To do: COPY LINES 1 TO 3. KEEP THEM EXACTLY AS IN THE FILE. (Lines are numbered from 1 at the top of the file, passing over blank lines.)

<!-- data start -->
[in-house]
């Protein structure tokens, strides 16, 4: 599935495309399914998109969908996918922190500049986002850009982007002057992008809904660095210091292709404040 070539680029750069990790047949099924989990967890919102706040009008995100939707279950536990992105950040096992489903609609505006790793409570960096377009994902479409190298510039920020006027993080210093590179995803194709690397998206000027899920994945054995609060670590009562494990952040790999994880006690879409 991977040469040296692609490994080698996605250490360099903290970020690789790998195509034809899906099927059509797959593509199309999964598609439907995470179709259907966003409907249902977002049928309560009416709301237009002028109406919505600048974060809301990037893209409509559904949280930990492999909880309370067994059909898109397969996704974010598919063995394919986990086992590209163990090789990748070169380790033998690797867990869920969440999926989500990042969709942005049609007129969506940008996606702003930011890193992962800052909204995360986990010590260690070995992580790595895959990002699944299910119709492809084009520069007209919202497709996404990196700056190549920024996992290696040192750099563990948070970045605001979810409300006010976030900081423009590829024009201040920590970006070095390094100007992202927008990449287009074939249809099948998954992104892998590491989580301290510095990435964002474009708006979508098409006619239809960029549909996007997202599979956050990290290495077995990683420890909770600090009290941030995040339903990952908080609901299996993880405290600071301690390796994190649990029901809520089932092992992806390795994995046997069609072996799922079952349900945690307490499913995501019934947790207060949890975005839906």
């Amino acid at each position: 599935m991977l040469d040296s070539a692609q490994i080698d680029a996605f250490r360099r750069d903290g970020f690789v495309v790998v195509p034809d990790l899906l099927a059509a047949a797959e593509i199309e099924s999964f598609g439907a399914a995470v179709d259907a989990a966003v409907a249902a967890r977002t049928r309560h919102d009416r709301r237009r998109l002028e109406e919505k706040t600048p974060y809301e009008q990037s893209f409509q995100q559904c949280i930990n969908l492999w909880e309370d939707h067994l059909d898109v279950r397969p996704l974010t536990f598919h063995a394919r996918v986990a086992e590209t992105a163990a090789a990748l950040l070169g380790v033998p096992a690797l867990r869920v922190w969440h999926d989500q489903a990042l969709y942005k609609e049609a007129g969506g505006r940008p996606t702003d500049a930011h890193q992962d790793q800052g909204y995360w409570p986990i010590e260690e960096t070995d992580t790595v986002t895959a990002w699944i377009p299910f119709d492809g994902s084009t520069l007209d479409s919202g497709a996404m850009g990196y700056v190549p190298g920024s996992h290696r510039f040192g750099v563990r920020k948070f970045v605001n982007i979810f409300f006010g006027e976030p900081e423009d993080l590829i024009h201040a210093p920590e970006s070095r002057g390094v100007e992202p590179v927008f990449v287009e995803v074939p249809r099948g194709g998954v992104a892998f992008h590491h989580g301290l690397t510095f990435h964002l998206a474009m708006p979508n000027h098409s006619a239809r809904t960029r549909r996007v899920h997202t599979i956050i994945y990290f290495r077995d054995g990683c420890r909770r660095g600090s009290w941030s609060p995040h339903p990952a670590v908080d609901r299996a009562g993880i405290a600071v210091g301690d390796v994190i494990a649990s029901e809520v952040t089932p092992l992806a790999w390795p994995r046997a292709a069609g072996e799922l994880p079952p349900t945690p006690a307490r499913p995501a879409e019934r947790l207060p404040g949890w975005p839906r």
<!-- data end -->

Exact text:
[in-house]
């Protein structure tokens, strides 16, 4: 599935495309399914998109969908996918922190500049986002850009982007002057992008809904660095210091292709404040 070539680029750069990790047949099924989990967890919102706040009008995100939707279950536990992105950040096992489903609609505006790793409570960096377009994902479409190298510039920020006027993080210093590179995803194709690397998206000027899920994945054995609060670590009562494990952040790999994880006690879409 991977040469040296692609490994080698996605250490360099903290970020690789790998195509034809899906099927059509797959593509199309999964598609439907995470179709259907966003409907249902977002049928309560009416709301237009002028109406919505600048974060809301990037893209409509559904949280930990492999909880309370067994059909898109397969996704974010598919063995394919986990086992590209163990090789990748070169380790033998690797867990869920969440999926989500990042969709942005049609007129969506940008996606702003930011890193992962800052909204995360986990010590260690070995992580790595895959990002699944299910119709492809084009520069007209919202497709996404990196700056190549920024996992290696040192750099563990948070970045605001979810409300006010976030900081423009590829024009201040920590970006070095390094100007992202927008990449287009074939249809099948998954992104892998590491989580301290510095990435964002474009708006979508098409006619239809960029549909996007997202599979956050990290290495077995990683420890909770600090009290941030995040339903990952908080609901299996993880405290600071301690390796994190649990029901809520089932092992992806390795994995046997069609072996799922079952349900945690307490499913995501019934947790207060949890975005839906």
């Amino acid at each position: 599935m991977l040469d040296s070539a692609q490994i080698d680029a996605f250490r360099r750069d903290g970020f690789v495309v790998v195509p034809d990790l899906l099927a059509a047949a797959e593509i199309e099924s999964f598609g439907a399914a995470v179709d259907a989990a966003v409907a249902a967890r977002t049928r309560h919102d009416r709301r237009r998109l002028e109406e919505k706040t600048p974060y809301e009008q990037s893209f409509q995100q559904c949280i930990n969908l492999w909880e309370d939707h067994l059909d898109v279950r397969p996704l974010t536990f598919h063995a394919r996918v986990a086992e590209t992105a163990a090789a990748l950040l070169g380790v033998p096992a690797l867990r869920v922190w969440h999926d989500q489903a990042l969709y942005k609609e049609a007129g969506g505006r940008p996606t702003d500049a930011h890193q992962d790793q800052g909204y995360w409570p986990i010590e260690e960096t070995d992580t790595v986002t895959a990002w699944i377009p299910f119709d492809g994902s084009t520069l007209d479409s919202g497709a996404m850009g990196y700056v190549p190298g920024s996992h290696r510039f040192g750099v563990r920020k948070f970045v605001n982007i979810f409300f006010g006027e976030p900081e423009d993080l590829i024009h201040a210093p920590e970006s070095r002057g390094v100007e992202p590179v927008f990449v287009e995803v074939p249809r099948g194709g998954v992104a892998f992008h590491h989580g301290l690397t510095f990435h964002l998206a474009m708006p979508n000027h098409s006619a239809r809904t960029r549909r996007v899920h997202t599979i956050i994945y990290f290495r077995d054995g990683c420890r909770r660095g600090s009290w941030s609060p995040h339903p990952a670590v908080d609901r299996a009562g993880i405290a600071v210091g301690d390796v994190i494990a649990s029901e809520v952040t089932p092992l992806a790999w390795p994995r046997a292709a069609g072996e799922l994880p079952p349900t945690p006690a307490r499913p995501a879409e019934r947790l207060p404040g949890w975005p839906r």